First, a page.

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Return Your Ag Census Form By Feb. 4

Return Your Ag Census Form By Feb. 4

Completed forms need to be returned by deadline, all producers should participate.

If you haven't returned your completed 2012 USDA Census of Agriculture form yet, do it now. Completed forms are due by February 4, 2013. Farmers can return their forms by mail or online by visiting a secure website

Federal law requires all agricultural producers to participate in the Census and requires USDA to keep all individual information confidential. All farmers and ranchers should have received a Census form in the mail by early January.

BE COUNTED: Conducted every five years by USDA's National Agricultural Statistics Service, the Census of Agriculture provides detailed data covering nearly every facet of U.S. agriculture. It looks at land use and ownership, production practices, expenditures and other factors that affect the way farmers do business and succeed in the 21st Century.

America's farmers and ranchers have the opportunity to make a positive impact on their communities by taking part in the 2012 Census of Agriculture, says Greg Thessen, director of the Iowa office of USDA's National Ag Statistics Service in Des Moines. Conducted every ?ve years by USDA/NASS, the census is a complete count of all U.S. farms, ranches and those who operate them.

Census information is your voice and helps to shape future of farming

"It is important that all growers, state farmers, women farmers and ranchers respond," adds Mike Duffy, Iowa State University Extension economist. "Census information is your voice and helps to shape the farm future as farmers. The Census of Agriculture is the only opportunity to know the state of U.S. agriculture. The census data can be used for research projects, general information on trends, basis for policy decisions and a host of other activities. Farmers bene?t from completing the census as completely and accurately as possible because the information is used in a variety of ways that can affect them directly."

Agriculture, especially production agriculture, is changing dramatically. "Every ?ve years, farmers are given the chance to be sure we understand and know what is happening in agriculture," notes Duffy. "If we don't know the true situation in agriculture, we have to rely on anecdotal evidence."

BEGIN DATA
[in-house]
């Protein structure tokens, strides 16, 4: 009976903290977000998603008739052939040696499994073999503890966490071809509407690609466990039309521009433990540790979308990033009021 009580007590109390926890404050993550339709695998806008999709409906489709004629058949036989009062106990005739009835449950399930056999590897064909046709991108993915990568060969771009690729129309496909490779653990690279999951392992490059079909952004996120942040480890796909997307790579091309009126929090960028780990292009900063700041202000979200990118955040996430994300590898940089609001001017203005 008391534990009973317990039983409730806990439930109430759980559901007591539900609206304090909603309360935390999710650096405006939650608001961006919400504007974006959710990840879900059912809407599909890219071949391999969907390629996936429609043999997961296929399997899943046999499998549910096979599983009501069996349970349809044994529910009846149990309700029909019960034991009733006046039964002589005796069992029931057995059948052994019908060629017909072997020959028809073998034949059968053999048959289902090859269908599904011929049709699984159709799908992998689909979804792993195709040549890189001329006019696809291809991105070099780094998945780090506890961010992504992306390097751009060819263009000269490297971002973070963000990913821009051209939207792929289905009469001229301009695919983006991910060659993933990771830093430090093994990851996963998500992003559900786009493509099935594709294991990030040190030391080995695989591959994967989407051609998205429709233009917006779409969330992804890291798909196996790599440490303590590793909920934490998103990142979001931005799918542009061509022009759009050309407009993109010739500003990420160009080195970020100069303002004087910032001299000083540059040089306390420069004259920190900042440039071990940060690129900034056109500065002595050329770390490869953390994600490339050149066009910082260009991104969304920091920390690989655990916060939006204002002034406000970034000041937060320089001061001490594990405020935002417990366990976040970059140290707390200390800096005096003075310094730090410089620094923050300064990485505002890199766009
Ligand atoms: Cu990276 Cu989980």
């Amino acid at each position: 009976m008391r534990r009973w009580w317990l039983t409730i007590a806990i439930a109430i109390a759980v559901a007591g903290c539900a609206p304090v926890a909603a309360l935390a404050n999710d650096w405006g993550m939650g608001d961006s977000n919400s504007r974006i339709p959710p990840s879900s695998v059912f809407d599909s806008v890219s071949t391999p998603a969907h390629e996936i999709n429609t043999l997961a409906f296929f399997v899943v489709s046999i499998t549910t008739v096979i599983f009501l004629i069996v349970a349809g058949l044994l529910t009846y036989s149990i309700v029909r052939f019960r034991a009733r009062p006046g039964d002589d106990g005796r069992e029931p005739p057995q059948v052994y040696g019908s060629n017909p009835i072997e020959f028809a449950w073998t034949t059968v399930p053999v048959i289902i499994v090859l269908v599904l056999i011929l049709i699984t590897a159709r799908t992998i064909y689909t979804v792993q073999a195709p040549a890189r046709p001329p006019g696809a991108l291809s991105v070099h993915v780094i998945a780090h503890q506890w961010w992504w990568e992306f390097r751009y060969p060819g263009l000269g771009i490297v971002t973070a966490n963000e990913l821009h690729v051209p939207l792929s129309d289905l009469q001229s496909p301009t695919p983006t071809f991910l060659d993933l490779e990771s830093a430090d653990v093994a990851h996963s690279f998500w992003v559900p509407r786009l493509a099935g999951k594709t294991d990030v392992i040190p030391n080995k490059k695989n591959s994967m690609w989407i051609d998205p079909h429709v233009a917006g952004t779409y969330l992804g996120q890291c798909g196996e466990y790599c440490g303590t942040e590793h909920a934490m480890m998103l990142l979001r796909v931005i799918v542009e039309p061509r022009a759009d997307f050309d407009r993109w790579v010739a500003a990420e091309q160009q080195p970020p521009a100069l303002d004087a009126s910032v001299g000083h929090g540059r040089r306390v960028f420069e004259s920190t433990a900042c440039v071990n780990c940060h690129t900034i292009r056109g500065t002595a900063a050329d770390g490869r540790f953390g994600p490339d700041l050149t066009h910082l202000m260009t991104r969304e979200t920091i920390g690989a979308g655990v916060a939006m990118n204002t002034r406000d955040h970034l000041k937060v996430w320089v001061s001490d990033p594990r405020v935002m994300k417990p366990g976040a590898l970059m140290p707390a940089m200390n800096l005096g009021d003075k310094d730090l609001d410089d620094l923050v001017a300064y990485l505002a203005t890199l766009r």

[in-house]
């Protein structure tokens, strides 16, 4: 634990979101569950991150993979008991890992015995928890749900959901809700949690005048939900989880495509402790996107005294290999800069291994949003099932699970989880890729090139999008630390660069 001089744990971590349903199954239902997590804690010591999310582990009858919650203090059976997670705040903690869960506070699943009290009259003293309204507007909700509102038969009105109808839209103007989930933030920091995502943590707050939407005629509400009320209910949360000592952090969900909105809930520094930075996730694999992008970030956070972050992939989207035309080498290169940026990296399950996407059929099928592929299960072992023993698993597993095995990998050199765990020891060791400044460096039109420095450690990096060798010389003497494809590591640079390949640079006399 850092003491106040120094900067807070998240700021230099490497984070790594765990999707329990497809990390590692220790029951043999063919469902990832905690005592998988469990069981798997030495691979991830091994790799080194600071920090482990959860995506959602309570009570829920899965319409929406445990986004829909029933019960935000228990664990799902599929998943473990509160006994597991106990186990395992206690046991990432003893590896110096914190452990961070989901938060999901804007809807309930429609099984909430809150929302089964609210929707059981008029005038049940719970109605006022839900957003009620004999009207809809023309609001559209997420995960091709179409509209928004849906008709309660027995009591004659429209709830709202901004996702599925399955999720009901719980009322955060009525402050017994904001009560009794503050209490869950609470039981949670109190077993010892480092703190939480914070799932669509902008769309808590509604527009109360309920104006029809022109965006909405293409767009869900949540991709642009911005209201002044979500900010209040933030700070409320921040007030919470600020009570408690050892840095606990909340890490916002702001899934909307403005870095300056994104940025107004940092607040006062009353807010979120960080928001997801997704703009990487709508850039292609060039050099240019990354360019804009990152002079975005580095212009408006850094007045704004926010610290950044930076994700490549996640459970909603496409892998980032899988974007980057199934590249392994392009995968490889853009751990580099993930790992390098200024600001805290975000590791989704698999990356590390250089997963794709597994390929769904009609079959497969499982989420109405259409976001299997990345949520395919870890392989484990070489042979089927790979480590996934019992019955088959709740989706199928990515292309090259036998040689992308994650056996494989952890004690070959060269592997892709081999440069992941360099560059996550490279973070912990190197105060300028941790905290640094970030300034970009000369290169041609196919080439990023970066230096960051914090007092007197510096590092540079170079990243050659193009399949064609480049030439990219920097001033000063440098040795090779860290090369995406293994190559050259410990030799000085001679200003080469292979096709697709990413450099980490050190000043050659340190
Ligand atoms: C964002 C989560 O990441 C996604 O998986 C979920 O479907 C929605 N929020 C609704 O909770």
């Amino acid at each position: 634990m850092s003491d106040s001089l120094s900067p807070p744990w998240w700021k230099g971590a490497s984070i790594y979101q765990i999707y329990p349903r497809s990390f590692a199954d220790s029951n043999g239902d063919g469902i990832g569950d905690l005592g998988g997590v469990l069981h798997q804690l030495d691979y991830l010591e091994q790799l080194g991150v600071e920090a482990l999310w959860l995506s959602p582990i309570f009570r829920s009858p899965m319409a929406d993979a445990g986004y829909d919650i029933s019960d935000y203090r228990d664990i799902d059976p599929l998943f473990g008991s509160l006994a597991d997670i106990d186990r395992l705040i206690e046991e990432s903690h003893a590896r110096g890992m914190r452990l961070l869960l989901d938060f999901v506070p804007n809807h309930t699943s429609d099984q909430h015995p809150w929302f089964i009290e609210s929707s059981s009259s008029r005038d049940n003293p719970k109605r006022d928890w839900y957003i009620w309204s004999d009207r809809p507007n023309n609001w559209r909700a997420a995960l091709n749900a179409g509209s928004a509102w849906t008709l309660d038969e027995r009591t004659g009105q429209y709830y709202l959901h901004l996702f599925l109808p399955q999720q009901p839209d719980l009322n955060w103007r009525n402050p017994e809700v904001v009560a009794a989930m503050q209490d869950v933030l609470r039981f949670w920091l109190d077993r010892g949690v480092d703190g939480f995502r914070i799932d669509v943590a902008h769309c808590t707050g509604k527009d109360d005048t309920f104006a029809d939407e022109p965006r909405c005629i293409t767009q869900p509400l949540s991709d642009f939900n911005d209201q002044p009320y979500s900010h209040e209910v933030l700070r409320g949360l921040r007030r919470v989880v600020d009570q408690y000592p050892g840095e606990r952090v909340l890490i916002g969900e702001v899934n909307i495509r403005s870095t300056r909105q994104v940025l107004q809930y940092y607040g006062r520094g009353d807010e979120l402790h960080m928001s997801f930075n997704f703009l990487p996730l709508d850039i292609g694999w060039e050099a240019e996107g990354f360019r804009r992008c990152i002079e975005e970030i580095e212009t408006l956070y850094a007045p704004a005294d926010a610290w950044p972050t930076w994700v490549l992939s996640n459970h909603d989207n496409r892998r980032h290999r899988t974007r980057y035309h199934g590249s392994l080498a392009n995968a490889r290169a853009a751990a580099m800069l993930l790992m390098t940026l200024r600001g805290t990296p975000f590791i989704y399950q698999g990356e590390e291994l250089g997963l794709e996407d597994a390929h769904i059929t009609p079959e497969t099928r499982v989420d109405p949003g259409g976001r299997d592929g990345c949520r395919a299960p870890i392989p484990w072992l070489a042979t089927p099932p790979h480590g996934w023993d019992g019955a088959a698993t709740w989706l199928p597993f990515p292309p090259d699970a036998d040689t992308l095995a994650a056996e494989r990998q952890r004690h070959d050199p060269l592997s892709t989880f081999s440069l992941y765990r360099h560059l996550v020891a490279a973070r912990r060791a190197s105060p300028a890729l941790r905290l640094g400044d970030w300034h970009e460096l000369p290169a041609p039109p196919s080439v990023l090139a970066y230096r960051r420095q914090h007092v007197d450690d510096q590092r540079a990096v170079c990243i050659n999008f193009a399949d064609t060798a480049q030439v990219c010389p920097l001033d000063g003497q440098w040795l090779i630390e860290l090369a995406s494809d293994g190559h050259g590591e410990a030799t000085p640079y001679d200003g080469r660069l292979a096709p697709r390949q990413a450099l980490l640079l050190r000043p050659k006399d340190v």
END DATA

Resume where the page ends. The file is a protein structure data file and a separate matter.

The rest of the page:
"The census remains the only source of uniform, comprehensive agricultural data for every county in the nation," says Thessen. "It's a critical tool that gives farmers a voice to in?uence decisions that will shape the future of their community, industry and operation."

Your answers to the ag census affect farm programs and rural services

The census looks at land use and ownership, operator characteristics, production practices, income and expenditures and other topics. This information is used by all those who serve farmers and rural communities from federal, state and local governments to agribusinesses and trade associations. For example, legislators use the data when shaping farm policy and agribusinesses factor it into their planning efforts.

"Your answers to the census impact farm programs and rural services that support your community," adds Thessen. "So do your part and be counted when you receive your form, because there's strength in numbers that only the census can reveal."

In 2007, U.S. farmers reported over 2 million farms, spanning across more than 922 million acres. This showed nearly a 4% increase in the number of U.S. farms from the previous census in 2002. These new farms tended to have more diversi?ed production, fewer acres, lower sales and younger operators, who also worked off-farm. This telling information and thousands of statistics are only available every ?ve years as a direct result of farmer responses to the census.

For more information, visit The Census of Agriculture is your voice, your future, your responsibility.

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